Scripps Networks Tout Viewer Loyalty

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As the first programmer to make its upfront presentation to the Madison Avenue community and the press here last week, Scripps Networks unveiled new third-party research that gave its networks high grades among viewer and advertising affinity.

The Viewer Engagement
study, conducted this winter by Simmons Market Research Bureau, found that Home & Garden Television, Food Network, Do It Yourself and Fine Living consistently ranked in the top 10, if not the top 5, across 23 attributes.

Questions about 35 cable and broadcast networks concerning viewer interest and loyalty to the services were posed to the Simmons national consumer survey base of 25,000 Americans.

Among adults ages 25 to 54, Simmons research indicated the Scripps networks swept the top four positions for the following questions: "it inspires you to do new things"; "it provides information about quality products and services"; "the ads are relevant"; "the ads are informative"; "you can trust the products advertised on this channel"; and "you are inclined to buy products and services on this channel."

The survey findings dovetailed with remarks from E.W. Scripps Co. president Ken Lowe about the networks maintaining their consistency and focus — and reaching viewers who are passionate about these categories.

Lowe also talked about Scripps sticking with its strategy of programming ownership (around 95% of shows) as a control that has been instrumental in the cable networks' ability to make their content available in a video-on-demand capacity in 84 markets.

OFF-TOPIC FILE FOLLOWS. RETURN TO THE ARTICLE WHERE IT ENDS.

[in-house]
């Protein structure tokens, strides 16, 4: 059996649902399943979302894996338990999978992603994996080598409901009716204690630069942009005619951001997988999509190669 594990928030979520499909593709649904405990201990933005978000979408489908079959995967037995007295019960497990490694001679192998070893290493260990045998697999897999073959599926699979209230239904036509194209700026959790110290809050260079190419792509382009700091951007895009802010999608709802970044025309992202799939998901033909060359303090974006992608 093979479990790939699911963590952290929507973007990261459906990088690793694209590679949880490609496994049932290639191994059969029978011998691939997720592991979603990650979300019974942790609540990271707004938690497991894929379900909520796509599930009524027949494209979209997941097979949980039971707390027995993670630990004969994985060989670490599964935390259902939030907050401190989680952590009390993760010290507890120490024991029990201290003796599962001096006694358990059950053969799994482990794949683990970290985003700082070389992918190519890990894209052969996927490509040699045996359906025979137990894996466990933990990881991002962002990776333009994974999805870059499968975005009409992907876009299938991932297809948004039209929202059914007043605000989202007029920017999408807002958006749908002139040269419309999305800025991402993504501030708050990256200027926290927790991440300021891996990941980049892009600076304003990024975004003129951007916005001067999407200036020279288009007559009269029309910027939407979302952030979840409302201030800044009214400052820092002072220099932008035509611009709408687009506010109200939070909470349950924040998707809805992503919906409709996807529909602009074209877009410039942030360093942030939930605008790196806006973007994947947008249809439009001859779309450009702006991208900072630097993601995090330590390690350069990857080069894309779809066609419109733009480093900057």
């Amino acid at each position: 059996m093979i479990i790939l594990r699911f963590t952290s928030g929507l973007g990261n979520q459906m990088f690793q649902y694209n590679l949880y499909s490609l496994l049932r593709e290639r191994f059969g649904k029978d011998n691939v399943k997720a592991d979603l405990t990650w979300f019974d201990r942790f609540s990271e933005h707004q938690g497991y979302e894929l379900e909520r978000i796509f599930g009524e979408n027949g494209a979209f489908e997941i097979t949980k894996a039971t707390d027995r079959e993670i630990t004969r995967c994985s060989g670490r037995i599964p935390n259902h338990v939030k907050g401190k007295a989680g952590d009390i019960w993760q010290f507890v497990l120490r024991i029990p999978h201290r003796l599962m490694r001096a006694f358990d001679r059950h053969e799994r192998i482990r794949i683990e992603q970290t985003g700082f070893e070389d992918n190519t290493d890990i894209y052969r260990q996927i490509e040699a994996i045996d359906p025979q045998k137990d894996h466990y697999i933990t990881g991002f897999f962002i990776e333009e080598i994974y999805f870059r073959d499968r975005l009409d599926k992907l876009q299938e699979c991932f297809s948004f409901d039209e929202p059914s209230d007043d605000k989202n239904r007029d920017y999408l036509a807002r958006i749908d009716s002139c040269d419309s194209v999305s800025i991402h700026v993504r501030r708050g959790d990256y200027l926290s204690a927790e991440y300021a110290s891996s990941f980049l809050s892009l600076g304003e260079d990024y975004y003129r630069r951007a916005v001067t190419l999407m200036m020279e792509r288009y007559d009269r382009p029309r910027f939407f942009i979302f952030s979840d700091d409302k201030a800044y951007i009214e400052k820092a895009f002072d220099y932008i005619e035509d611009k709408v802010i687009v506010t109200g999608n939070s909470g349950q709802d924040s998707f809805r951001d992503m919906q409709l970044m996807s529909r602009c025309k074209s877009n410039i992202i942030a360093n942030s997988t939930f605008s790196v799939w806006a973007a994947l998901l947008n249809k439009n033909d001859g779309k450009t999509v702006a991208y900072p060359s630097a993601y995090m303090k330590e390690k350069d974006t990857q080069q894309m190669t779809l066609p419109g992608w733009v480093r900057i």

Lowe said this ownership, when combined with well-trafficked Web sites and broadband offerings, enables Scripps services to present advertisers with a variety of solutions to get their clients' messages across in a world of clutter and digital video recorders.

Judy Girard, who was recently named Shop At Home president in addition to her duties leading Food, said the goal is to make the shopping service the commercial end for all of the networks, and their attendant Web sites, through boutique offerings.

HGTV president Burton Jablin spoke of continuing to roll out an array of original programming: HGTV will tee up 1,000 new hours in 2004 and 2005. Following on the success of House Hunters, HGTV will bow Designed to Sell on March 28. The series, featuring tips and comments from home sellers (armed with $2,000 for repairs) realtors, interior designer Lisa La Port and host Clive Pearse, will afford viewers solutions on how to spruce up one's residence and improve its marketability before hanging out the for sale sign.

DIY president Bob Baskersville, in an interview after the press presentation, said the network is upping its number of original hours from 385 in 2003 to 450 this year.

Fine Living president Ken Solomon extolled an all-original lineup that includes 52 series, various specials and informational vignettes. All told, Fine Living counts "hundreds of blue chip advertisers," he said.

Wearing her Food hat, Girard announced plans to go domestic with its popular Iron Chef. A network spokesman said the shows will feature a trio of chefs from Japan and three members of Food's on-air culinary crew. Taping in Los Angeles the first week of March, the shows will bow over a weekend in late April.

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